At the end of Peter’s life when he’d paint in the kitchen, Cooper would run in to kiss him goodbye before heading off to sailing and science camp a few hundred feet down Water Street. Peter used to say, “Bless your heart Cooper,” but seated, he’d kiss the top of her head and say, “Bless your head Cooper.” As we were snuggling and I was kissing the top of her head, when I repeated his words, Cooper wiggled her shoulders in pleased recollection, in the same spirit as her joy in sitting in Peter Rabbit’s chair for breakfast at the head of the table. Far more enjoyable then paying lots of money to go to a spa to relax, where people are paid to make us feel comfortable, we can be present in the privacy of our own home, content to experience the simplest wonders of our ordinary, quiet, every day normal life. I’ve come to treasure the rituals I establish that bring me dependable hours of constructive pleasure.

By our mindful awareness, we elevate these ho-hum, routine, repetitious moments into intimate scenes of our inner lives where we are the main character, and in many ways, we create the stage setting, the colors, the costumes, the lighting, the mood and spirit of “our home.” The props and the impromptu script, completely prompted by the occasion , where we create “happiness stations” throughout our home, home truly is where the heart is, and our readiness to find great pleasure and meaning in the moment requires being flexible, adaptable, and embracing the real world with the vast range of possibilities for self-reflection and inner transformation.

To the degree that we have the luxury of leisure to be free to live a large portion of our wildly exciting lives extemporaneously, thinking for ourselves, studying brilliant philosophers, we will be surprised by the sense of inner peace and “all’s well in the world” feeling when we’re able to maintain keeping our energy optimistic and positive because we feel secure that we are motivated by love and all the virtues that are good, right and true. In our essence, we are graced with calm and joy. Being present, walking about, observing the beauty our eye and soul yearns for, and creating little pockets of prettiness out of this air when we’re at home does wonders to lift our spirits into higher fires of energy and delight. There is a powerful reward when the reality is that we are doing the best we can.

Before Cooper, Brooke, and Tony headed back to New York, where Cooper was meeting with a team of classmates to work on a large science project, we all embraced the warm temperatures and abundant sunshine, rounding the corner from winter to spring, and we went to Breakwater Restaurant where we sat at a table next to the railing in front of the dock, enjoying having lunch out-of-doors in the salt air at the water’s edge, watching the waves lap to shore, feeling the exhilaration of the enjoyment of right now, while also anticipating having the whole family come for a family vacation this summer in our sweet coastal Connecticut village.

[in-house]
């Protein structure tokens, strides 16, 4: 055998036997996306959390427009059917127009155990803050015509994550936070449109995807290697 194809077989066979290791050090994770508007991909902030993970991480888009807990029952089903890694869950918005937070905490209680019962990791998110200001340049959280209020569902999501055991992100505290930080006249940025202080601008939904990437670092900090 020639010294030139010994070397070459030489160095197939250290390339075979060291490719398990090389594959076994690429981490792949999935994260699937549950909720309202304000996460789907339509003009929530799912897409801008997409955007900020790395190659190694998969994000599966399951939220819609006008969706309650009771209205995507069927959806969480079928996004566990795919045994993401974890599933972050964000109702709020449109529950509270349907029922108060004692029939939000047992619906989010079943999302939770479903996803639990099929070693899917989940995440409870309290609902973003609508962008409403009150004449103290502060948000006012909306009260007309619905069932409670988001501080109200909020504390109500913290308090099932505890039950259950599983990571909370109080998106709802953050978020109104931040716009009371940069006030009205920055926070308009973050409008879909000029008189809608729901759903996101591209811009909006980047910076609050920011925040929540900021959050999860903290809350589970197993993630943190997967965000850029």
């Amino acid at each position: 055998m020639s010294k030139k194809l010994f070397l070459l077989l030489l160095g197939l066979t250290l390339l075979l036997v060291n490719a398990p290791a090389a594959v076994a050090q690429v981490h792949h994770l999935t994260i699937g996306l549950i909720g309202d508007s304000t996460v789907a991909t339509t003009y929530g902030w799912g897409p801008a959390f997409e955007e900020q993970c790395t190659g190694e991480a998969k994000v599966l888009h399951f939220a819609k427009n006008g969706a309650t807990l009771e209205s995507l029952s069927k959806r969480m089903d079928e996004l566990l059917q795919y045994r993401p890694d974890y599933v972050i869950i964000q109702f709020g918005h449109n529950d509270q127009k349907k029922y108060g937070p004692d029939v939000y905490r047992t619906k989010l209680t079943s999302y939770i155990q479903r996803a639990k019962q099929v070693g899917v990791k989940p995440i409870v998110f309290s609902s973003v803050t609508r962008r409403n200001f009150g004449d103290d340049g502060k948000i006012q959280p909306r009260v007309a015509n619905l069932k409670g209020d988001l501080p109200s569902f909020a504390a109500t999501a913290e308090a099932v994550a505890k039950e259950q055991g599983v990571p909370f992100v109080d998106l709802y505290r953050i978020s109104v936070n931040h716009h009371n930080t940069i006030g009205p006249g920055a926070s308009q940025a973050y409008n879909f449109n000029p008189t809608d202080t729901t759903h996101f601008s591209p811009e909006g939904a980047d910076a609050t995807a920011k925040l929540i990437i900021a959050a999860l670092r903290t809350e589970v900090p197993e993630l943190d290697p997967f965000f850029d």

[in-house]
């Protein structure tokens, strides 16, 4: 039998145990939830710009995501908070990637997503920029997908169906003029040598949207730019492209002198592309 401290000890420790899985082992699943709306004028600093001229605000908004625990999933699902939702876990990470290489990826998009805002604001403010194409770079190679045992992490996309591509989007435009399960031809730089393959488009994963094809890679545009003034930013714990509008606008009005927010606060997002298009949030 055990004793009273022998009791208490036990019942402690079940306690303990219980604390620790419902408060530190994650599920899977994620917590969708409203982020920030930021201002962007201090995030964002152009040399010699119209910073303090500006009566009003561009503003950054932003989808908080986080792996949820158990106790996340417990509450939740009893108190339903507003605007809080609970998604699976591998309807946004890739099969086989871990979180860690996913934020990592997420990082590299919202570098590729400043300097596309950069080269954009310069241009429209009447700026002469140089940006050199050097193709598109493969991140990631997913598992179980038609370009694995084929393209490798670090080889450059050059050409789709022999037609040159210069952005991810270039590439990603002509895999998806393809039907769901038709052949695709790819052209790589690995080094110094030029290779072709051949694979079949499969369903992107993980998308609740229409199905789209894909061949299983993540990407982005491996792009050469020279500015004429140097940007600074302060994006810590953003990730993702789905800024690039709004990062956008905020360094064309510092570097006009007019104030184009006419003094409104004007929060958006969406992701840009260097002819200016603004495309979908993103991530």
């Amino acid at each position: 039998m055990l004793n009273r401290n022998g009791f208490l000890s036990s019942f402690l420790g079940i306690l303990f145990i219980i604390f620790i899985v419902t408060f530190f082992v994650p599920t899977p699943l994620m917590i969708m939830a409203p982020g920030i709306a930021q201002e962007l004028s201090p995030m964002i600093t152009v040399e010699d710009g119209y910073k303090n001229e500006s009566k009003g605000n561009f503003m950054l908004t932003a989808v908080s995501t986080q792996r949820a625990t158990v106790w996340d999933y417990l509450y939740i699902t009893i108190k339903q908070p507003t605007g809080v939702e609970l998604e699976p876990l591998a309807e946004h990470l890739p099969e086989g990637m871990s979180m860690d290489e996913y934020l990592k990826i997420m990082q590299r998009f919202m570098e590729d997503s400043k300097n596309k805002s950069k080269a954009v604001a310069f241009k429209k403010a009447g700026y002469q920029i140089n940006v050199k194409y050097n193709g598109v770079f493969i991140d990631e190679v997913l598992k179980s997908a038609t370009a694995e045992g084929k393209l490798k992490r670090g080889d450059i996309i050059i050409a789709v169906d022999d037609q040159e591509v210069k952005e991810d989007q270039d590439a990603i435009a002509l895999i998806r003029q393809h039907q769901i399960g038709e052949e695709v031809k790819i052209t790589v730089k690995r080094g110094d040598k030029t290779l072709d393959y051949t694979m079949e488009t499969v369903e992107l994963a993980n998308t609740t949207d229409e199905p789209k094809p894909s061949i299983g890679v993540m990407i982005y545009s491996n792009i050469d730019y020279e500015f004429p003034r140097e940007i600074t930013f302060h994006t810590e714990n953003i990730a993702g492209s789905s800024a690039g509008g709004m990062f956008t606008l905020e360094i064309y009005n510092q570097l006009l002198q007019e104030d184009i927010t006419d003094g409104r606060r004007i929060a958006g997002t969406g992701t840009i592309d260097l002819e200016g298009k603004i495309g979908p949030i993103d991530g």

On St. Patrick’s evening, I had dinner with friends at a favorite restaurant in Mystic, Bravo Bravo. Kevin, a friend who is the host at the bar, draws a crowd of regulars. Whenever I’m alone I’m surrounded by his fans whom I find colorful and entertaining. We were a big group and sat in front of the window. When I didn’t order corn beef and cabbage as was the special for the occasion, Carol, the owner, chef, and friend, popped up to go to the kitchen to make me the best grilled toast, tomato bruschetta salad with arugula and a lemon oil dressing. We all shared cauliflower dumplings with a yummy dipping sauce. Voices magnified and everyone began talking over each other – Carol laughed, “It’s a crazy world, but I love it. Aren't’ you happy to be out of the house Alexandra?”

Cooking is Carol’s mission, her passion. She believes she’s been given this special gift in her taste buds. When she’s in a kitchen cooking, she’s in her own private world and loves to use her hands to create delicious taste treats she knows immediately will be appreciated. When someone loves what they do for work, they are energized by it, even if they spend long hours on their feet, and, yes, sometimes there’s excessive heat in the kitchen. Whenever someone complains, it is a sign that, for whatever reason, something is wrong for that person, not wrong in general, and a change is appropriate. Carol is flourishing in the restaurant world she knows and loves so well.